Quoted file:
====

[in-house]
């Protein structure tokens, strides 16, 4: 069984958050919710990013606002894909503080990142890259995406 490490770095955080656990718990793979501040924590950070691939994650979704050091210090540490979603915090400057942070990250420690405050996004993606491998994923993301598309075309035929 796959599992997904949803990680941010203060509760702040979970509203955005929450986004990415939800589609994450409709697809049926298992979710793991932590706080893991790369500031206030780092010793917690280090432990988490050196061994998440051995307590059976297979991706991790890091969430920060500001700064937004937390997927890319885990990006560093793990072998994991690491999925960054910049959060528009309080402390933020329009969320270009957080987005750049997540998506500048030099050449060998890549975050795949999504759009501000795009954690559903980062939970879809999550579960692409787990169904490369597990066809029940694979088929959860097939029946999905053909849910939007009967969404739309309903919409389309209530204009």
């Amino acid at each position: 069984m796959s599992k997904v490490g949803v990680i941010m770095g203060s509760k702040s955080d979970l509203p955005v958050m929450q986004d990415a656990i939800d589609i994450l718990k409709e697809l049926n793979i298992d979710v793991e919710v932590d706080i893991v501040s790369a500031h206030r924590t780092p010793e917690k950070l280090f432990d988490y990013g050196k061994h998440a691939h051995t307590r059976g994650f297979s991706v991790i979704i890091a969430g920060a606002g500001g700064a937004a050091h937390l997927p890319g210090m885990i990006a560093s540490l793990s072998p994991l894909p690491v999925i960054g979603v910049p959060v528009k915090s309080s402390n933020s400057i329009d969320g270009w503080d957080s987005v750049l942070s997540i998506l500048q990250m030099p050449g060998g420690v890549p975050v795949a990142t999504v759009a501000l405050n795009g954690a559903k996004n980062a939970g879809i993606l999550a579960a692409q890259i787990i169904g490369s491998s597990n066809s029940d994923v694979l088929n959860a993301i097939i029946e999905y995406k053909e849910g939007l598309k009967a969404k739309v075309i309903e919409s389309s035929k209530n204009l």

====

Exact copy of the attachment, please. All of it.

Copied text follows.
[in-house]
């Protein structure tokens, strides 16, 4: 069984958050919710990013606002894909503080990142890259995406 490490770095955080656990718990793979501040924590950070691939994650979704050091210090540490979603915090400057942070990250420690405050996004993606491998994923993301598309075309035929 796959599992997904949803990680941010203060509760702040979970509203955005929450986004990415939800589609994450409709697809049926298992979710793991932590706080893991790369500031206030780092010793917690280090432990988490050196061994998440051995307590059976297979991706991790890091969430920060500001700064937004937390997927890319885990990006560093793990072998994991690491999925960054910049959060528009309080402390933020329009969320270009957080987005750049997540998506500048030099050449060998890549975050795949999504759009501000795009954690559903980062939970879809999550579960692409787990169904490369597990066809029940694979088929959860097939029946999905053909849910939007009967969404739309309903919409389309209530204009």
């Amino acid at each position: 069984m796959s599992k997904v490490g949803v990680i941010m770095g203060s509760k702040s955080d979970l509203p955005v958050m929450q986004d990415a656990i939800d589609i994450l718990k409709e697809l049926n793979i298992d979710v793991e919710v932590d706080i893991v501040s790369a500031h206030r924590t780092p010793e917690k950070l280090f432990d988490y990013g050196k061994h998440a691939h051995t307590r059976g994650f297979s991706v991790i979704i890091a969430g920060a606002g500001g700064a937004a050091h937390l997927p890319g210090m885990i990006a560093s540490l793990s072998p994991l894909p690491v999925i960054g979603v910049p959060v528009k915090s309080s402390n933020s400057i329009d969320g270009w503080d957080s987005v750049l942070s997540i998506l500048q990250m030099p050449g060998g420690v890549p975050v795949a990142t999504v759009a501000l405050n795009g954690a559903k996004n980062a939970g879809i993606l999550a579960a692409q890259i787990i169904g490369s491998s597990n066809s029940d994923v694979l088929n959860a993301i097939i029946e999905y995406k053909e849910g939007l598309k009967a969404k739309v075309i309903e919409s389309s035929k209530n204009l």